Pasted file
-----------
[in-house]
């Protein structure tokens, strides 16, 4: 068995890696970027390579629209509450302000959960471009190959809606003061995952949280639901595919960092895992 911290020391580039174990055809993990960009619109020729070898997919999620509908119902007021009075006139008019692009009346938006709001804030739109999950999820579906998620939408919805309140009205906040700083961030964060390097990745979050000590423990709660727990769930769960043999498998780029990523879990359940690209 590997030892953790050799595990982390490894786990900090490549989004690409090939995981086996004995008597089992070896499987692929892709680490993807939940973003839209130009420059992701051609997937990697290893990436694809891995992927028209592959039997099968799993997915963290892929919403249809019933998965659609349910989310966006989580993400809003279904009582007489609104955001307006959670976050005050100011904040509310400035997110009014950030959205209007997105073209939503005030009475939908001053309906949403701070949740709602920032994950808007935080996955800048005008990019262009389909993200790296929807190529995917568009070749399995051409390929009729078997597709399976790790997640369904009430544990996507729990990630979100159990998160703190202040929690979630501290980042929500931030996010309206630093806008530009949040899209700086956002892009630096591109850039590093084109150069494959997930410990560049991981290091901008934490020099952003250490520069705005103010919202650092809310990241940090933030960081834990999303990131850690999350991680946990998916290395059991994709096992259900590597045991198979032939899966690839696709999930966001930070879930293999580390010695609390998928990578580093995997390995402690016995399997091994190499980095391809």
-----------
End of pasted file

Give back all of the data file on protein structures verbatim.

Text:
[in-house]
């Protein structure tokens, strides 16, 4: 068995890696970027390579629209509450302000959960471009190959809606003061995952949280639901595919960092895992 911290020391580039174990055809993990960009619109020729070898997919999620509908119902007021009075006139008019692009009346938006709001804030739109999950999820579906998620939408919805309140009205906040700083961030964060390097990745979050000590423990709660727990769930769960043999498998780029990523879990359940690209 590997030892953790050799595990982390490894786990900090490549989004690409090939995981086996004995008597089992070896499987692929892709680490993807939940973003839209130009420059992701051609997937990697290893990436694809891995992927028209592959039997099968799993997915963290892929919403249809019933998965659609349910989310966006989580993400809003279904009582007489609104955001307006959670976050005050100011904040509310400035997110009014950030959205209007997105073209939503005030009475939908001053309906949403701070949740709602920032994950808007935080996955800048005008990019262009389909993200790296929807190529995917568009070749399995051409390929009729078997597709399976790790997640369904009430544990996507729990990630979100159990998160703190202040929690979630501290980042929500931030996010309206630093806008530009949040899209700086956002892009630096591109850039590093084109150069494959997930410990560049991981290091901008934490020099952003250490520069705005103010919202650092809310990241940090933030960081834990999303990131850690999350991680946990998916290395059991994709096992259900590597045991198979032939899966690839696709999930966001930070879930293999580390010695609390998928990578580093995997390995402690016995399997091994190499980095391809």